The Importance of VOICE In Your Author Platform

The other day, I was having coffee with Matt Mullin, Manager of Digital Content at Barnes & Noble, and he made an interesting observation. We were discussing writing conferences and he was saying that they are often broken down into tracks: writing and marketing. How to create great work, and how to find an audience for it.

He mentioned that the one thing that connected these two tracks was the value of VOICE.

Voice is an interesting, and sometimes controversial topic. Christina Katz warns that while voice is critical, you want to be wary of creating one “branded” voice that MUST remain consistent throughout your books:

“Do not make the mistake of thinking that a writer’s job is to come up with one trademark voice and serve that voice throughout a career. That’s just ego talking. Beware of branding experts in this regard. That is not the kind of advice that is going to serve your writing career in the short run or the long run.”

So let’s talk about the value of VOICE outside of the books themselves. What is your voice as a writer, as someone building connections with your audience? How does your skill of creating voice in stories relate to crafting the voice of your writing career?


And I think about that all the time. But why do I tuck in my shirt, ensure my hair isn’t a total mess, why do I not curse out loud when in mixed company? Why do I refrain from constantly talking about my son who just did something really cute? Why do we speak differently when at our jobs – a different tone, pacing, language and interpersonal skills – than when we are with our closest friends at a barbecue?

The truth is that we edit ourselves all the time. We craft the person we WANT to be perceived as. There is no trickery going on here, identity is a fundamentally important part of who we are. Well, it IS who we are! And this is a useful skill to “fit” into a wide range of situations. You adjust, and perhaps you are able to explore the complexity of your personality by acting differently in different situations.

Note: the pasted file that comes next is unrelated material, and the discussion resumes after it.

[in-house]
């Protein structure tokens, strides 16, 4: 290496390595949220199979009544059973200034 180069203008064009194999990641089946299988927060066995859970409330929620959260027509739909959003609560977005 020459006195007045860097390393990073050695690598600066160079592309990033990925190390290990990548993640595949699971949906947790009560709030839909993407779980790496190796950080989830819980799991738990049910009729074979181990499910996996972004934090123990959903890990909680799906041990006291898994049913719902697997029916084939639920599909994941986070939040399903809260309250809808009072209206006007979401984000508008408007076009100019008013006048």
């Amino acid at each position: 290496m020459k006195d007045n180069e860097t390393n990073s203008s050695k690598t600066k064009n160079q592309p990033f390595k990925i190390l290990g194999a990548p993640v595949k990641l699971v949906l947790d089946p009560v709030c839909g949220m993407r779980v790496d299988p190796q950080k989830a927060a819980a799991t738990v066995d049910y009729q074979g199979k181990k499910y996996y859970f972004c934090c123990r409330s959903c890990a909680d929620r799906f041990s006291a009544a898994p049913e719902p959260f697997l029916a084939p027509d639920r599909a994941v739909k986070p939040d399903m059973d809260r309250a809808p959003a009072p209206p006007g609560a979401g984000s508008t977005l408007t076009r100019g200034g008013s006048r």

Voice encapsulates so much more than just WHAT you share with your audience. It’s HOW you share it, and as Simon Sinek tells us, WHY you share it.

This voice can be crafted. I am always shocked that we talk so much about the craft of writing, but not the CRAFT of developing and engaging with an audience. It is a craft. Have you ever been a part of an organization and discovered someone who was an inspirational embodiment of it’s values? A subtle leader who was charismatic in all the ways you appreciate? Someone who was so painfully honest that it resonated with you to your core?

I watch a lot of vloggers on YouTube, people who have amassed a following of thousand or even MILLIONS of subscribers, just by talking into a camera about their thoughts. Here is one of my favorites, Charlie McDonnell. This is him telling his 1.5 MILLION subscribers that “yes,” he does indeed have a girlfriend, something he has hidden from them for an entire year:

Now, Charlie is being COMPLETELY authentic. He is himself, and makes a pretty big deal about his own social awkwardness. But, when you watch video after video, you see the subtle ways he has crafted a “Charlie” voice for YouTube, that is likely different than the one you hear sitting around on a couch with friends. The way he cuts/edits the footage removing breaths, the way he moves, the tone in his voice, the pacing, etc. A lot of thought, a lot of takes and edits went into this.

Want to see something even more “authentic,” his girlfriend’s video response:

She is obviously being 100% herself and honest here, but it did take five takes to craft the right kind of honest response. You see the similar talking and editing style as Charlie has in his videos. She admits she got dressed up for the video, and is even wearing perfume. She crafts a voice that honors the relationship she wants with others.

And you know what, people LIKE their voices. Let’s compare Charlie’s “voice” to a YouTube video he shared 5 years ago:

HUGE difference, isn’t there? And I will say this: what I love about voice is that it can EVOLVE, it can be multifaceted, it can represent many sides of you. It should not be restrictive, but it should be considered.